Brazil and Venezuela Strengthen Bilateral and Regional Integration

The President of Brazil, Lula, and Venezuelan President Hugo Chávez met in Caracas last Friday to discuss the progress of bilateral accords regarding the production and distribution of energy and food, MERCOSUR, educational exchange, border relations, and the nascent South American Defense Council.
Lula said the "extraordinary" oil accords with Venezuela will improve national sovereignty, and Chávez said relations with Brazil are at an "optimum level." (El Universal)

Mérida, July 1, 2008 (– The President of Brazil, Luiz Inacio “Lula” da Silva, and Venezuelan President Hugo Chávez met in Caracas last Friday to discuss the progress of bilateral accords regarding the production and distribution of energy and food, Venezuela’s bid to become a member of the South American free trade bloc MERCOSUR, educational exchange, border relations, and the nascent South American Defense Council.

“We are showing that progress can be made toward actual integration among our peoples,” Lula declared after the meeting, which was the fourth of its kind since Chávez and Lula agreed to meet every three months to manage bilateral cooperation. “These quarterly meetings are more positive each time,” Lula added.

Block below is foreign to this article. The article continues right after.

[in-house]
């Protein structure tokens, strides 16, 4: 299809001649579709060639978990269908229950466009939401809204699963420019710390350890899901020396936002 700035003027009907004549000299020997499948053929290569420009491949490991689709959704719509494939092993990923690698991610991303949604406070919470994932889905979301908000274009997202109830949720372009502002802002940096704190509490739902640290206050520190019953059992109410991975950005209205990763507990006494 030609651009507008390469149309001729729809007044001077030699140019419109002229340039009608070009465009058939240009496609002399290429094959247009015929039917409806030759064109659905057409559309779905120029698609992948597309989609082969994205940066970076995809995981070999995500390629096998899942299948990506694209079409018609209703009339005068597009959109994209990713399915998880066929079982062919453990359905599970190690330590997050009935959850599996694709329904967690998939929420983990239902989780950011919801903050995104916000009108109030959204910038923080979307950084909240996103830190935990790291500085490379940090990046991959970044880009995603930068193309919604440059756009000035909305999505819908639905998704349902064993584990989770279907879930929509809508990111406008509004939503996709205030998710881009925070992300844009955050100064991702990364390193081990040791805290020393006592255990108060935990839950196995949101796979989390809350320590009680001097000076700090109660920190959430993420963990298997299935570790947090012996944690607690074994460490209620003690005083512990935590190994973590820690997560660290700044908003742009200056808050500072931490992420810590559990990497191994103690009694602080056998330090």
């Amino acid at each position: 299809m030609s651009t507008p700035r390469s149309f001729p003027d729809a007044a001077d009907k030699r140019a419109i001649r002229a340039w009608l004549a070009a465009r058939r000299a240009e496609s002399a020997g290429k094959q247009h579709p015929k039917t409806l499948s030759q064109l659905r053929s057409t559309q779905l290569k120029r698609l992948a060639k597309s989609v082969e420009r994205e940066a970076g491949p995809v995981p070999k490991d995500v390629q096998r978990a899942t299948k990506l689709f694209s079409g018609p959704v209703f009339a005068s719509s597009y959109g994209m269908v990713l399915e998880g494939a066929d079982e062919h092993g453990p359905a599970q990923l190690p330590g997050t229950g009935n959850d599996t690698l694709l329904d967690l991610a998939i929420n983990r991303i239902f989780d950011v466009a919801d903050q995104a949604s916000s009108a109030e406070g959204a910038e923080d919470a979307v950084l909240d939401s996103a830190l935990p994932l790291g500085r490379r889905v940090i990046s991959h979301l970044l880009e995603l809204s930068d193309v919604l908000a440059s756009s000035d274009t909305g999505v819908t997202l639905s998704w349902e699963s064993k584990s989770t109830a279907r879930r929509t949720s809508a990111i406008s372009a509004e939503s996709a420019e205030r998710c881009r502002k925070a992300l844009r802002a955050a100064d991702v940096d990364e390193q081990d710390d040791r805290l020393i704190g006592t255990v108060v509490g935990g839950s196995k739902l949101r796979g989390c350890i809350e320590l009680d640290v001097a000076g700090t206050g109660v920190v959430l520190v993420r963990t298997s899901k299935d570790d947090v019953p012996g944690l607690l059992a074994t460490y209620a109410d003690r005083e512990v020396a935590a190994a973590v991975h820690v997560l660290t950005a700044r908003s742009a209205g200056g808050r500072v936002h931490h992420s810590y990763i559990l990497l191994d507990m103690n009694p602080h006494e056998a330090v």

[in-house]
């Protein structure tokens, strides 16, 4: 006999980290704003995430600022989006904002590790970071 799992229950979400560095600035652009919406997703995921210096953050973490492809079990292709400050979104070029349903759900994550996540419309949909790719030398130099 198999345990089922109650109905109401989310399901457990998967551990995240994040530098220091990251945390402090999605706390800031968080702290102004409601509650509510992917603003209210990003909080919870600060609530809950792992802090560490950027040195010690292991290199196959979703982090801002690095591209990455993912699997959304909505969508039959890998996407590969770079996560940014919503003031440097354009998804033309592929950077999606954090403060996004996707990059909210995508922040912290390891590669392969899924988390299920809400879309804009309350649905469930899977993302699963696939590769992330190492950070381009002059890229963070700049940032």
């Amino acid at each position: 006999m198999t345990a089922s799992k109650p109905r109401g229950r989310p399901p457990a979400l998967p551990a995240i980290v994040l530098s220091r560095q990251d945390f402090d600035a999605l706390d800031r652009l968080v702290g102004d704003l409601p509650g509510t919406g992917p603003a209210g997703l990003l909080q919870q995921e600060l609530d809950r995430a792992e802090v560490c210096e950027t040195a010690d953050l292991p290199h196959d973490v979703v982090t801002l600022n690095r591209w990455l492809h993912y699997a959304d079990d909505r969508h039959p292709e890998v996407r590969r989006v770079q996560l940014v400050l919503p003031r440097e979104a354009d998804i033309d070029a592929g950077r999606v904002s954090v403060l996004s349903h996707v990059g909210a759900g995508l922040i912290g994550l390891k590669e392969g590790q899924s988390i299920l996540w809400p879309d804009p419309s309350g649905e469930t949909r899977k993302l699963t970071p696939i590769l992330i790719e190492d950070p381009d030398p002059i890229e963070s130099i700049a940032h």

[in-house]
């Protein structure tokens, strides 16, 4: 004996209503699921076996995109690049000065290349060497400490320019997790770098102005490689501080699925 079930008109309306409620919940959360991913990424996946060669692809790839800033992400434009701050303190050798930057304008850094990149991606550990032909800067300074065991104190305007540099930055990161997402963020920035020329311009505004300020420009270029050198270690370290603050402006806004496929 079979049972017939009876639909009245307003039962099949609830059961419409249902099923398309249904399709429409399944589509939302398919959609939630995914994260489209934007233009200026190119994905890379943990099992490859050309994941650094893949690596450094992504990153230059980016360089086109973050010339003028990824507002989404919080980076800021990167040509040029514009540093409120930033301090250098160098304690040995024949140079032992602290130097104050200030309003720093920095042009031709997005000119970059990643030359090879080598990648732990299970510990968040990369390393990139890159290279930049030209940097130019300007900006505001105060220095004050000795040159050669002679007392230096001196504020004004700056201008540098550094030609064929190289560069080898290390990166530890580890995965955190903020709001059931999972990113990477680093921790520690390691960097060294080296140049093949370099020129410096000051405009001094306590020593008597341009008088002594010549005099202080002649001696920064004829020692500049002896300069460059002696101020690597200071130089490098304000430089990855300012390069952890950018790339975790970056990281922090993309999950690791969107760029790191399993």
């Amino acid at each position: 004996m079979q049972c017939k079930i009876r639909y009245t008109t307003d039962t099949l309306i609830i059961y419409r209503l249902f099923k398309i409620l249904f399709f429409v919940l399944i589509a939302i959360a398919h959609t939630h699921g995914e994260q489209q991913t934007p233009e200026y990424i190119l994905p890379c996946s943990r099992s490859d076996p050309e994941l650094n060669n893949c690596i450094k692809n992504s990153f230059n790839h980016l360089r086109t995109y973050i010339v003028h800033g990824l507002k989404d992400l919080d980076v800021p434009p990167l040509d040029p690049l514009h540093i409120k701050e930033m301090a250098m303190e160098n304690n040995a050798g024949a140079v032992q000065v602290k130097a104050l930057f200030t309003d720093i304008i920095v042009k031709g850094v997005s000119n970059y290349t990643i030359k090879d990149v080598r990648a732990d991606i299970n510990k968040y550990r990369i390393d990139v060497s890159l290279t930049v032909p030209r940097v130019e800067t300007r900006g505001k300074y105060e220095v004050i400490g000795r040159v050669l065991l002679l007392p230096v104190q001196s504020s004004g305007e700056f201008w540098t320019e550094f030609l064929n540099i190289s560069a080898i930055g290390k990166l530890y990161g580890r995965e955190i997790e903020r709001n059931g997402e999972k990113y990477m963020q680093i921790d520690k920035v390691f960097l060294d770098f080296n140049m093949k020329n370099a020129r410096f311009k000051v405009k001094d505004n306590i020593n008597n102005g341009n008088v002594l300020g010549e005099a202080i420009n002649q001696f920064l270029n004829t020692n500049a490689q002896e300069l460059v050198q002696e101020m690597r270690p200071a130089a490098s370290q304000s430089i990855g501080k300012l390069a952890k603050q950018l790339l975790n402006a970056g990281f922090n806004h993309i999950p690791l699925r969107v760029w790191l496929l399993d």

Relations between Venezuela and Brazil “are now at their peak, like never before in history,” Chávez commented after the 5-hour meeting. “Our countries are set to become driving forces in the South American, Latin American, and Caribbean integration process,” he said.

In the area of energy, the two presidents signed a cooperation accord to commercialize liquid natural gas from Venezuela in a refinery in northern Brazil.

The presidents also discussed how to further connect the electricity grids between the southeastern Venezuelan state of Bolívar, where mainly dams produce more than 70% of Venezuela’s electricity, and northern Brazil.

Another item on the agenda Friday was to work out the details of the mixed enterprise formed by Venezuela’s state oil company PDVSA and Brazil’s PETROBRAS for the construction of the Abreu e Lima oil refinery in northern Brazil.

PETROBRAS, which owns a 60% controlling share in the Abreu e Lima refinery, initiated construction in 2005. PDVSA came on board as a minority partner during the last bilateral meeting between Lula and Chávez late March. Chávez pledged to invest $4 billion in the refinery, which is projected to produce 200,000 barrel per day by 2010.

The two state oil companies have also formed a mixed enterprise for the exploitation of a section of Venezuela’s Orinoco Oil Belt.

“I think this will be something extraordinary…we are going to be much more sovereign,” stated Lula regarding the oil accords. “The more petroleum we find in Venezuela and Brazil, the more powerful PDVSA and PETROBRAS will be,” Lula added.

Lula and Chávez also signed food cooperation accords by which Venezuela will import 12,000 tons of soy oil and 20,000 tons of chicken meat from Brazil.